When you stop to think about it, mushrooms are remarkable.
They’re closer to animals than plants on the tree of life.
They can break down plastic and petroleum.
The single largest organism on the planet is an underground honey fungus spanning almost 3 miles in the the state of Oregon.
They carry messages along their underground fungal networks using neurotransmitters that are very similar to the ones our brains use.
They’re a kind of “forest internet” which plants and trees use to communicate with each other.
And, as it turns out, they possess and confer some very impressive health and therapeutic effects. Several years ago, I highlighted the culinary varieties and explored their considerable health benefits. Go read that, then come back here because I’m going to talk about the different types of adaptogenic mushrooms today. These are the real heavy hitters, the ones that appear to supercharge immune systems, stimulate neuronal growth, improve memory and focus, pacify the anxious mind, increase the libido, and enhance sleep quality.
Let’s go through the most important adaptogenic mushrooms and the evidence for each. I’ll primarily stick to human studies, but may relay some animal studies if they seem relevant.
Reishi has been used in traditional Asian medicine for hundreds of years to treat diseases of the immune system. (Reishi is its Japanese name; in China, it’s called lingzhi and in Korea, it’s yeongji.) Other folk uses include all the regular stuff you expect—aches, pains, allergies, “qi”—but the majority of modern clinical evidence focuses on immunity, cancer, and inflammation.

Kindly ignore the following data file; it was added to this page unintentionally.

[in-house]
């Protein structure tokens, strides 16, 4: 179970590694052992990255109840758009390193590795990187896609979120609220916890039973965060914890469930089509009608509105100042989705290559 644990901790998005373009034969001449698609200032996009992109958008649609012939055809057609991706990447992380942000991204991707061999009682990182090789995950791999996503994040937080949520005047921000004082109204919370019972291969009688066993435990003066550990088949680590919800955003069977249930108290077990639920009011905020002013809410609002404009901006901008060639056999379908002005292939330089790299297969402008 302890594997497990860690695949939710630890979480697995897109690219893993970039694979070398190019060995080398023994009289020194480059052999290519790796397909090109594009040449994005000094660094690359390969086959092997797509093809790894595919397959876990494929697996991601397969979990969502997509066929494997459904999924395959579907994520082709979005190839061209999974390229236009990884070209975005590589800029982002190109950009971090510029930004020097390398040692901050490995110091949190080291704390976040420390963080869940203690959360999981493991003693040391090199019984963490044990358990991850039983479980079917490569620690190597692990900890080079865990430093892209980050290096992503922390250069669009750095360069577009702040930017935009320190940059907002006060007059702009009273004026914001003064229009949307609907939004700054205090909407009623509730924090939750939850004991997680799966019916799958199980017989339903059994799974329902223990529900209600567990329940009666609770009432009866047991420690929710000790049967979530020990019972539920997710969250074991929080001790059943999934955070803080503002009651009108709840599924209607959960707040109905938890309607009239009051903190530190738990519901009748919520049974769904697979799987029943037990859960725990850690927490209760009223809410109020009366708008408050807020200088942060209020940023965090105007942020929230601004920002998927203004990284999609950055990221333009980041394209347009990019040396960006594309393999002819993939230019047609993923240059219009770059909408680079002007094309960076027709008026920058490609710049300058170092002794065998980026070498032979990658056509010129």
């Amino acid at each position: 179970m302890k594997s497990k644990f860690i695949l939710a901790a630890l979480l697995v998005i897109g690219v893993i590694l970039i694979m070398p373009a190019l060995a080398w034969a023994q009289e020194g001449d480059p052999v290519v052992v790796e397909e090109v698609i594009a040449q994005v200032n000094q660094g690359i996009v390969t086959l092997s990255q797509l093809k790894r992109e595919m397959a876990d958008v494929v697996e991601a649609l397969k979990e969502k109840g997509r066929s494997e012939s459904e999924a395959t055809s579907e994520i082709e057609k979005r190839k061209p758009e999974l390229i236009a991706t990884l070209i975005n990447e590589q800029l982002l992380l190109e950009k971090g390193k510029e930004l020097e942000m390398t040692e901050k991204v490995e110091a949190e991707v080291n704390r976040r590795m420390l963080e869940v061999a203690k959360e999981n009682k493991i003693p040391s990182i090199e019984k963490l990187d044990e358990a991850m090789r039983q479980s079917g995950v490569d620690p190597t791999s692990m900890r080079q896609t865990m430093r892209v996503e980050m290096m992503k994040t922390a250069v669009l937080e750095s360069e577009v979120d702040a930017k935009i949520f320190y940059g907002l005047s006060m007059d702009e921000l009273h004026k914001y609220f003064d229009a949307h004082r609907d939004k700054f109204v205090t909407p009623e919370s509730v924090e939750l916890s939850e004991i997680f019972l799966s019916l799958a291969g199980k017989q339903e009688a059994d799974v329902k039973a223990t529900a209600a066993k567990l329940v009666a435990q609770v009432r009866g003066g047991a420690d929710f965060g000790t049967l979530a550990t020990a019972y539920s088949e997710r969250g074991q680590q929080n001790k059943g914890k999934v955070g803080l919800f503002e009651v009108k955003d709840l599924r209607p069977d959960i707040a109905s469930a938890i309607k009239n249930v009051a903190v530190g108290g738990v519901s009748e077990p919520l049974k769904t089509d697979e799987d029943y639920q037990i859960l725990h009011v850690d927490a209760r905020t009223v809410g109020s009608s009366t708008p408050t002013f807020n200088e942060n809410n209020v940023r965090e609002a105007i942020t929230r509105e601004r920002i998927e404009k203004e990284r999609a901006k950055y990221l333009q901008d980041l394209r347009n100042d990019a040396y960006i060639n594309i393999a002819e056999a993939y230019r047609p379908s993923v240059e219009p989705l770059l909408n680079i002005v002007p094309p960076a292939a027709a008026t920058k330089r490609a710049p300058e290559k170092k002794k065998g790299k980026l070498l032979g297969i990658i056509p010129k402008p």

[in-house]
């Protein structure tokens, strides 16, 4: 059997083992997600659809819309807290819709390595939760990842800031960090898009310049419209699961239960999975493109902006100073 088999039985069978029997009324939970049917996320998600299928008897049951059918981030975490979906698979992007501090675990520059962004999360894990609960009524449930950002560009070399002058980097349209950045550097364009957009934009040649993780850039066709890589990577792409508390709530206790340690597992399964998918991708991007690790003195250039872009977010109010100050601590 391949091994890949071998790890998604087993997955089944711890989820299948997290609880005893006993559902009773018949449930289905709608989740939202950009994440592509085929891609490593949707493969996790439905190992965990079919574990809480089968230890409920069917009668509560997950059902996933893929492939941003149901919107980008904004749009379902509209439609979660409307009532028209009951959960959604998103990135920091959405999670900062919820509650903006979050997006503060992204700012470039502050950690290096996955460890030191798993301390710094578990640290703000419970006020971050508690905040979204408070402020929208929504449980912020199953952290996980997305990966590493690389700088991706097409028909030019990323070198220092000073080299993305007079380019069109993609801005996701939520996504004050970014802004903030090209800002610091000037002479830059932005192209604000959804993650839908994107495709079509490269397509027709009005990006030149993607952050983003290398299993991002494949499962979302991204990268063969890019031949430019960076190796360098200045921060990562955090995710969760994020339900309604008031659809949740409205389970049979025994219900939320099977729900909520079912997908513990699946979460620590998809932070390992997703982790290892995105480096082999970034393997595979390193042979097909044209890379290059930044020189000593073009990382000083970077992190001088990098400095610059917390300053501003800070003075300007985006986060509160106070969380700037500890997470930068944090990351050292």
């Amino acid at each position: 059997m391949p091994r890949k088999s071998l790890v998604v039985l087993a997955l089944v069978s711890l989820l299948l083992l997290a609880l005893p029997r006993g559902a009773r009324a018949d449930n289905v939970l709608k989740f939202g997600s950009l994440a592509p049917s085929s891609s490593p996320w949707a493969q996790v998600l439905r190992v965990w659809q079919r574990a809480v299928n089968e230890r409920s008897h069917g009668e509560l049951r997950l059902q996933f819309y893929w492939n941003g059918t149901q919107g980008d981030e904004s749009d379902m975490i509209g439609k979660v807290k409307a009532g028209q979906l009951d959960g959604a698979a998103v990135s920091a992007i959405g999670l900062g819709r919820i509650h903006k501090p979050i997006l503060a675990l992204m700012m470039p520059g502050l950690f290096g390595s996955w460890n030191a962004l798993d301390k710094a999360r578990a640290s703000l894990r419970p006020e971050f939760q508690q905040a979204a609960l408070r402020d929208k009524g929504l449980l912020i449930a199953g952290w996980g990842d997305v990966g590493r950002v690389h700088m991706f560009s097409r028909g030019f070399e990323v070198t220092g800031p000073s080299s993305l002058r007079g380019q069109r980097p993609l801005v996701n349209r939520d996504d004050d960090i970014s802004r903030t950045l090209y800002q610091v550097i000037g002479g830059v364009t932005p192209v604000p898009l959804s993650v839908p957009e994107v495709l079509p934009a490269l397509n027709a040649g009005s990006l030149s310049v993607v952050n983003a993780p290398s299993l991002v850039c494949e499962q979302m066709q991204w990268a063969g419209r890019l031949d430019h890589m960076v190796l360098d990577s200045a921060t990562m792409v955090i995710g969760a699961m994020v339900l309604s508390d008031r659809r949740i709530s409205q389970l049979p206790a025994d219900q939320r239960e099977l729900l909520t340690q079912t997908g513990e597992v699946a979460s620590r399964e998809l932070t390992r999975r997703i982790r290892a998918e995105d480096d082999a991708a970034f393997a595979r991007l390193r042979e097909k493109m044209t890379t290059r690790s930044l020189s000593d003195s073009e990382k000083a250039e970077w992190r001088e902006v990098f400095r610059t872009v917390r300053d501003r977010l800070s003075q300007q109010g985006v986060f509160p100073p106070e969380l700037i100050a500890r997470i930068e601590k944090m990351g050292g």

But the interesting thing to remember is that inflammation figures into pretty much every modern ailment. Even conditions like depression and anxiety are often characterized by a surplus of systemic inflammation. If reishi can soothe the inflammation, it could very well help with all the other seemingly unrelated conditions, too.
Reishi is also said to be very good for sleep, though I wasn’t able to find a supporting human study.
Exercise caution if you have an autoimmune disease, as using reishi to”activate” the immune system that’s attacking you may—theoretically—increase the attack’s severity.
Reishi may also lower libido in high doses, as it inhibits the conversion of testosterone to dihydrotestosterone—albeit in rats. More rat research suggests that low doses of reishi could increase libido.
No human studies indicate this, but a rodent study found that giving reishi reduced time to exhaustion in a forced weighted swimming challenge (throw a rat in the water with a weight attached). They got tired faster.
Cordyceps is another mushroom used in traditional Chinese medicine to promote vitality and energy. For the men, that’s code for “better erections.” What does the evidence say?
It is broadly anti-inflammatory.
It’s an effective immuno-adaptogen: it boosts immunity when immune function is too low and dampens it when it’s over-activated. Autoimmune thyroiditis patients who took cordyceps saw dual-direction immunomodulation—too low got higher, too high got lower.
As for the “energy and vitality” claims, that appears to be true in mammals. We have evidence that rats, pigs, mice, and even yaks, goats, and sheep get boosts to testosterone status and sexual function when taking cordyceps, and that it improves brain function and cognition in small mammals, but nothing solid in humans. Still, the fact that it helps other mammals probably indicates utility for us.